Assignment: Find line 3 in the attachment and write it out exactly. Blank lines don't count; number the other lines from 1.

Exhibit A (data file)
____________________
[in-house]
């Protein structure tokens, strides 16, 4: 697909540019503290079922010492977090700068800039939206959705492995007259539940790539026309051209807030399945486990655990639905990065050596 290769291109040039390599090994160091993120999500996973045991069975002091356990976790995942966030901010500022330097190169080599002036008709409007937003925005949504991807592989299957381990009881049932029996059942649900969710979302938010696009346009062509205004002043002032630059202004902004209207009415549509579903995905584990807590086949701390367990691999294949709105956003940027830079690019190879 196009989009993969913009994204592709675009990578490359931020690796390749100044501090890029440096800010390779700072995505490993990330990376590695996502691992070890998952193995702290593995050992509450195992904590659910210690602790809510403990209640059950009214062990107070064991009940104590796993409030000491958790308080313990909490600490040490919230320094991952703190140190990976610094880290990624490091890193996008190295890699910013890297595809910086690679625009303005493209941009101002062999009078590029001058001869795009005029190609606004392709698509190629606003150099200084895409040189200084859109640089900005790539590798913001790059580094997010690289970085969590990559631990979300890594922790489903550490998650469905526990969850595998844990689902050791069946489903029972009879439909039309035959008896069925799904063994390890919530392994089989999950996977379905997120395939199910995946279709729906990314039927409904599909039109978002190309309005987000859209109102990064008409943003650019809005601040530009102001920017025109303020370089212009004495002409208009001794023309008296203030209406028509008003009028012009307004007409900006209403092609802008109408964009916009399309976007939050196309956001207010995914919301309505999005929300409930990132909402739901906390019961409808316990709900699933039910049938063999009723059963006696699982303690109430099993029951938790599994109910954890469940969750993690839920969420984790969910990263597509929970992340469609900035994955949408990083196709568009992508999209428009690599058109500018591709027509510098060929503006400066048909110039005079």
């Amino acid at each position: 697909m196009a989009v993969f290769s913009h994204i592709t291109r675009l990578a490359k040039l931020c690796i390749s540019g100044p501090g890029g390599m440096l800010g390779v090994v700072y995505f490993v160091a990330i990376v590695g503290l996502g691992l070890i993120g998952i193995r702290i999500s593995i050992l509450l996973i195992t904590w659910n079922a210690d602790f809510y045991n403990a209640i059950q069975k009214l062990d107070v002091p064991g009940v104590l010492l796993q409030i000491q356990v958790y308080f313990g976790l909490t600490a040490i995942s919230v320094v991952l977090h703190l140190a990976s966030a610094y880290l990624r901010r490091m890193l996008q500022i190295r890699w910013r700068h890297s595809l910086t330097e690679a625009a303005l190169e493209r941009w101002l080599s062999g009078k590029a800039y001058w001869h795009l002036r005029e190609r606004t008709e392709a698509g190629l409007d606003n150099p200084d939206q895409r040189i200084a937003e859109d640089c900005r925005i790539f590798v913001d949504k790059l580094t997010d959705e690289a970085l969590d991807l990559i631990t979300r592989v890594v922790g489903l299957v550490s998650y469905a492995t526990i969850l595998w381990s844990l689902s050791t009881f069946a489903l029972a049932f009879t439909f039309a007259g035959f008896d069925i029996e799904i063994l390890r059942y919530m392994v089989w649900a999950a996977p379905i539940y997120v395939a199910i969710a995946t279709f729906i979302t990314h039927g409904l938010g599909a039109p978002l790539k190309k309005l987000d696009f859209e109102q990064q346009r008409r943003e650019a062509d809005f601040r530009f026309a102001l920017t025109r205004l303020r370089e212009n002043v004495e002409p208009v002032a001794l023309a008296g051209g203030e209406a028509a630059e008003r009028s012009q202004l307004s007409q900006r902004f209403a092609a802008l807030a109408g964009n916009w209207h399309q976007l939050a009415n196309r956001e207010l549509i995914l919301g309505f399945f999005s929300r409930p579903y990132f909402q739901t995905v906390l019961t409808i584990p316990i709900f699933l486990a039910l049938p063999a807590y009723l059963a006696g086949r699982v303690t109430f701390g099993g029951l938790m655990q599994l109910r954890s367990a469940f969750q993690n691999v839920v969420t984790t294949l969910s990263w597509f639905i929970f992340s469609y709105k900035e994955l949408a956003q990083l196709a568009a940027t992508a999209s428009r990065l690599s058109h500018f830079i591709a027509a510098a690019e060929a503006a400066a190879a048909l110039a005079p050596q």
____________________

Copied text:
């Amino acid at each position: 697909m196009a989009v993969f290769s913009h994204i592709t291109r675009l990578a490359k040039l931020c690796i390749s540019g100044p501090g890029g390599m440096l800010g390779v090994v700072y995505f490993v160091a990330i990376v590695g503290l996502g691992l070890i993120g998952i193995r702290i999500s593995i050992l509450l996973i195992t904590w659910n079922a210690d602790f809510y045991n403990a209640i059950q069975k009214l062990d107070v002091p064991g009940v104590l010492l796993q409030i000491q356990v958790y308080f313990g976790l909490t600490a040490i995942s919230v320094v991952l977090h703190l140190a990976s966030a610094y880290l990624r901010r490091m890193l996008q500022i190295r890699w910013r700068h890297s595809l910086t330097e690679a625009a303005l190169e493209r941009w101002l080599s062999g009078k590029a800039y001058w001869h795009l002036r005029e190609r606004t008709e392709a698509g190629l409007d606003n150099p200084d939206q895409r040189i200084a937003e859109d640089c900005r925005i790539f590798v913001d949504k790059l580094t997010d959705e690289a970085l969590d991807l990559i631990t979300r592989v890594v922790g489903l299957v550490s998650y469905a492995t526990i969850l595998w381990s844990l689902s050791t009881f069946a489903l029972a049932f009879t439909f039309a007259g035959f008896d069925i029996e799904i063994l390890r059942y919530m392994v089989w649900a999950a996977p379905i539940y997120v395939a199910i969710a995946t279709f729906i979302t990314h039927g409904l938010g599909a039109p978002l790539k190309k309005l987000d696009f859209e109102q990064q346009r008409r943003e650019a062509d809005f601040r530009f026309a102001l920017t025109r205004l303020r370089e212009n002043v004495e002409p208009v002032a001794l023309a008296g051209g203030e209406a028509a630059e008003r009028s012009q202004l307004s007409q900006r902004f209403a092609a802008l807030a109408g964009n916009w209207h399309q976007l939050a009415n196309r956001e207010l549509i995914l919301g309505f399945f999005s929300r409930p579903y990132f909402q739901t995905v906390l019961t409808i584990p316990i709900f699933l486990a039910l049938p063999a807590y009723l059963a006696g086949r699982v303690t109430f701390g099993g029951l938790m655990q599994l109910r954890s367990a469940f969750q993690n691999v839920v969420t984790t294949l969910s990263w597509f639905i929970f992340s469609y709105k900035e994955l949408a956003q990083l196709a568009a940027t992508a999209s428009r990065l690599s058109h500018f830079i591709a027509a510098a690019e060929a503006a400066a190879a048909l110039a005079p050596q």